The first of the modern ISMS had already denomination and Monet was considered head of the group. From 1878 to 1881 the artist remained in Vetheuil, working on the line started in Argenteuil, without participating in the 5th and 6th Impressionist exhibitions in the years 1880 and 1881. After a stay at Poissy, which lasted until 1883, Monet, along with his second wife, Alice Hoschedé, moved to Giverny, where he lived until his death.
From 1890 Monet painting becomes more complex and initial the immediacy and euphoria are transformed into dissatisfaction and melancholy, in a difficult attempt to reconcile the technical fresh and expressive of his early years with deeper and more ambitious searches that could last for several days, months and even years, with the intention of creating works that imprison a greater complexity : variations allowing in their thematic repetition emphasizing the investigation of formal resolutions. Effect of snow (1891, National Gallery of Scotland, Edinburgh), haystacks (1891, Musée d'Orsay, Paris) and Almiares, sunset (1890-1891, The Art Institute, Chicago) are works that are part of some of his first series.
However, the best known is it dedicated in 1892-1893 to the Cathedral of Rouen, which is evident, a poetic and didactic, so how the light variations alter the perception of the medium that modulates this energy, how light and color are inseparable phenomena of human perception. Monet painted fifty pictures of the Cathedral, eighteen of them of the portico, and said: "it might have performed fifty, one hundred, thousand, as many as seconds would have in his life..."
During the last thirty years of its existence, the artist worked around his garden in Giverny water. In an empty meadow which passed through a small Creek built a lush garden where a large pond filled with water lilies of all colours and surrounded by willows and exotic trees, crossed by a small bridge, oval, which would appear in many paintings of the period, as in the pond of the Lilys (1900, Musée d'Orsay) (, Paris) or lyrical composition titled the Japanese bridge (1918-1924, Musée d'Orsay, Paris).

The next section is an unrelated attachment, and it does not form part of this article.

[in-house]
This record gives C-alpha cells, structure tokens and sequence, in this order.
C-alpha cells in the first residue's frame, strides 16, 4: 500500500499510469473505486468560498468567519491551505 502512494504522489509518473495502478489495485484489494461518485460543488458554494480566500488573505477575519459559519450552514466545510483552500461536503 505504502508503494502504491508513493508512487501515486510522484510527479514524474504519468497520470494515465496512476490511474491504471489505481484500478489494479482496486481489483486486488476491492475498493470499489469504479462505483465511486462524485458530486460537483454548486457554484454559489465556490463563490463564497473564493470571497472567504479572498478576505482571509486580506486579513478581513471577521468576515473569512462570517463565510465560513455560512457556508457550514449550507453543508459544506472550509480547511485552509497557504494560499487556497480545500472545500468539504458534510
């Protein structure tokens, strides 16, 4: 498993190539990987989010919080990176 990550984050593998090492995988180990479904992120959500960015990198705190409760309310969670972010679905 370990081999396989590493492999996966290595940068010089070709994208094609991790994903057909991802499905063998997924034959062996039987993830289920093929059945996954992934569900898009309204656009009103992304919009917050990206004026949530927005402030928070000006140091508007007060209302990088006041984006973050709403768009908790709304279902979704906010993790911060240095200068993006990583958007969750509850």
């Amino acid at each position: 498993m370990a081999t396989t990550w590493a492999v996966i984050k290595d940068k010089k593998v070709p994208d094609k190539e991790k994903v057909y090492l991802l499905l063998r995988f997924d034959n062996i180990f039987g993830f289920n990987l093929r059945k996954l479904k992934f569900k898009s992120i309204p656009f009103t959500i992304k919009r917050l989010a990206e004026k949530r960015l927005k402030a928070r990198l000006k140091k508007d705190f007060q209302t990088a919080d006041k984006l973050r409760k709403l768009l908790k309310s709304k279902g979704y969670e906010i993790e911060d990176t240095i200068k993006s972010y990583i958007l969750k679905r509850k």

The Japanese bridge
All the time and money that Monet invested in the construction of this garden was offset by the paintings that emerged; the water was again a mirror whose appearance was modified with the ephemeral and unpredictable changes of the sky reflecting on it.
There were also the known series of Lilys or water lilies that, later, associated with the contributions of Kandinsky, Klee, Picasso and Braque, as symbols of the birth of abstraction in Western painting, after long centuries of dominance of the figurative representation. The Lilys: aquatic landscape (1903, Bridgestone Museum of Art, Tokyo), water lilies at dusk (1916-1922, Kunsthaus, Zurich) or Lilys (Museum Marmottan, Paris 1919-1920) are large works which, in a way, can be referred to by the contemporary Viewer as abstract paintings.

Menufares (clouds), of 1903
Cezanne alluded to the ability of the artist to capture immediately and objective reality. However, his creative process went beyond the direct observation of nature, and employed the visual memory as indispensable resource for the finish of his compositions. The images that form in the memory are perceptions, equal to those determined by the visualization of the things, and between the two can emerge, as in the painting by Monet, a new conception of the pictorial image of reality. In his latest compositions of water lilies, the form is practically dissolved in spot-color, resulting, in some way, a foretaste of what would later be the abstract art.
Extracted from the website: Biografías y Vidas